The start of the bike course feels a lot like Nation’s with a gentle grade up from the river. The first half goes smoothly with rolling hills. I’m eating a gu seemingly often enough, very occasionally passing another 30-34 year old dude, very occasionally yelling at a stray dog to “git!” in my best faux southern accent, and keeping my cadence in the leg preserving 100 range. I get good encouragement from the DC Tri Club women as they go by as well as people riding for the Bike Rack and some riders with kits that have a Potomac River Running Company logo.
At mile 30 I’m about ready to get off the bike. At mile 40, I’m thinking about how stupid bicycles are in general, how much I really wish I was off the bike, and why is this taking so long? Who the hell puts a bottle exchange in the middle of a hill? Does this jerk not realize that you either pass or don’t, this isn’t a two lane operation we’re running here? Mile 45: you know what else is stupid? Triangles, my useless bike, my ass-destroying tri kit, asphalt, trees. This Perform drink is pretty good though, and maybe strawberry banana gu would make a good cake frosting? Mile 50: woman rides by as we round a clover leaf for our final decent into the Augusta metropolitan region and yells out “LET’S FINISH STRONG!” The lyrics to “Last Caress” by the Misfits, one of the songs I get pumped up with before a race comes into my head and I get choked up. I’m going to do this. Pull it back. Ozzy Osborne screaming into the pickups of a guitar – I AM IRON MAN – travels across space-time from 1976 into my head and I’m choked up again. Pull it back. You’ll get DQ’d if they see you crying. You’re going to do this. Racetime: 4:04:21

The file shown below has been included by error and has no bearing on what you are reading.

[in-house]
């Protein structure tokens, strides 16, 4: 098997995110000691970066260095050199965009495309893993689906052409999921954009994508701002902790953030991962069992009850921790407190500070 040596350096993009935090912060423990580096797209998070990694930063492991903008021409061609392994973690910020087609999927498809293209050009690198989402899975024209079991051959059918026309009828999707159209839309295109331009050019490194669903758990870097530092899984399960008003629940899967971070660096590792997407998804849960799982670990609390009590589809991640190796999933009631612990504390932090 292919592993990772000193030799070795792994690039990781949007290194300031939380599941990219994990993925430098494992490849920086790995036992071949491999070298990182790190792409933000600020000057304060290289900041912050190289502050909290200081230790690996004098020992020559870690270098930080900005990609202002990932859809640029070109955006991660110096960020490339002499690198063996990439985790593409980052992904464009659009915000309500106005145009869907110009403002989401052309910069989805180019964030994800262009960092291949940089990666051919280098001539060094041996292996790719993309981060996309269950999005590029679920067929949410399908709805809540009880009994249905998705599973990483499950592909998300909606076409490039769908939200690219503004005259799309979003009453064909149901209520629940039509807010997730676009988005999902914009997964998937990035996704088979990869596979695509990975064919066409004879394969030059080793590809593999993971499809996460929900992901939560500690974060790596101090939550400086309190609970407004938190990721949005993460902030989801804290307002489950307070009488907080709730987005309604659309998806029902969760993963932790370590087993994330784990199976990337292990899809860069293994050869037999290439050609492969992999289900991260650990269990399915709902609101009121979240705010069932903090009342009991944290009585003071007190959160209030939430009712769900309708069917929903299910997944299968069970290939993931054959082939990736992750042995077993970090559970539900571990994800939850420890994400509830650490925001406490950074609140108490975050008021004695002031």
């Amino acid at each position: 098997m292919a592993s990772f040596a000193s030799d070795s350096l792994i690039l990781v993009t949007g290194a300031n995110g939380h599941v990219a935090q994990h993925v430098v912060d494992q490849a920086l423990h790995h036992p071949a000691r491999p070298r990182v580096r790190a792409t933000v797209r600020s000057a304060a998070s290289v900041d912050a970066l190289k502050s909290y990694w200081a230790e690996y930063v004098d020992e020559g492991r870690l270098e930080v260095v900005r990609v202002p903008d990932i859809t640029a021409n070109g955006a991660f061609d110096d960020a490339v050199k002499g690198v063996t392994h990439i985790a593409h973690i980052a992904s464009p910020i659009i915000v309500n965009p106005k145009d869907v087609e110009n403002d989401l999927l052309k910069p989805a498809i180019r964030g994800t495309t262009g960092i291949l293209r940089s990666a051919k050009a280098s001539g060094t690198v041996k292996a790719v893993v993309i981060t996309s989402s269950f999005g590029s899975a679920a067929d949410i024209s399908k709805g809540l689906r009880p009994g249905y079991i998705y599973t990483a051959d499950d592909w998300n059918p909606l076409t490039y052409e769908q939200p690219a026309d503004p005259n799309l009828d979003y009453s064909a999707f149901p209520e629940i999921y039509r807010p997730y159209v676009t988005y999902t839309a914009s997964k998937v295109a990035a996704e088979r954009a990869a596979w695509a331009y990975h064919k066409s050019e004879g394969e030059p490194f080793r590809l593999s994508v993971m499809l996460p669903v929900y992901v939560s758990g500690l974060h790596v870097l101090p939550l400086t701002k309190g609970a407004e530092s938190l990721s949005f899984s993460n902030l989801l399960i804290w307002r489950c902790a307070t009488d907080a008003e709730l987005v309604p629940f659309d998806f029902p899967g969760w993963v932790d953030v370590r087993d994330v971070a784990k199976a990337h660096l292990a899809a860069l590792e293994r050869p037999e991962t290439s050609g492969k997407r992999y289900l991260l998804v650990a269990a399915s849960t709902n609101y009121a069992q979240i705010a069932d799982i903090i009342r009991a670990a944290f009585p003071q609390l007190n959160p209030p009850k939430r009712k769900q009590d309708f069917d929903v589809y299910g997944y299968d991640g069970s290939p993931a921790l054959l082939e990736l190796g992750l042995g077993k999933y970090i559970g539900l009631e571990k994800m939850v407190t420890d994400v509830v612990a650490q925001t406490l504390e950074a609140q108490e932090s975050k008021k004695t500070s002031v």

Fast and furious, delighted to be off the bike and onto what I do best. Racetime: 4:06:51
Running is a joy. I’m pacing 30-34 year olds right and left. I try to gangnam style for the DC Tri Club camera at mile 1. See other DC Tri folks and tell them how awesome they look. I’m keeping a good pace until about mile 7. Then I hit a wall. I have not taken in enough calories, but I don’t know that. My pace craters from 9 minute miles to 11 minute miles as I trade between running and walking. Under 6 is over. I’m both cold and hot, soaking wet, and I don’t remember a mile being this long. But it’s mile 12 and coffee is for closers. I put the hammer down on whatever thin metal is left and bound across the finish with a smile on my face and my hands in the air. Racetime: 6:22:16.
Epilogue: It’s been a great journey, but I've got to remember I didn't build this. I can’t thank my wonderful NTP mentor Catharine Myung enough for her help and support all season long, and without her neither this victory nor Nation’s would have happened. She showed up early to masters to help me with my swimming, insisted I get the bike fit that made me 25% faster, convinced me to stop feeling sorry for myself after Smallwood and retrench my training, made me believe I could do a half Ironman and even drove me down to Georgia when she got injured and couldn't race. If the world had more Catharines, it would be a better place.
Of course, I also need to thank this wonderful club for all the help and support it has given me, the rest of team DC2A that made this such a great trip, the Masters coaches Katie and Jule who also took out special time to help me with my “unique” swimming style, and the NTP co-leads.
140.6, here I come.
CONGRATS PAUL!! :)
Great story and a pleasure to read. Props to you.
Congrats! Glad I could help. Now git back in the pool! :-)
Great (and hysterical) race report. Congrats on the 70.3.
You're so inspiring, Paul!! And that was a hilarious race report.
Yay Paul just read this. Congrats and what a journey! Very inspiring.
Well done, Paul. :)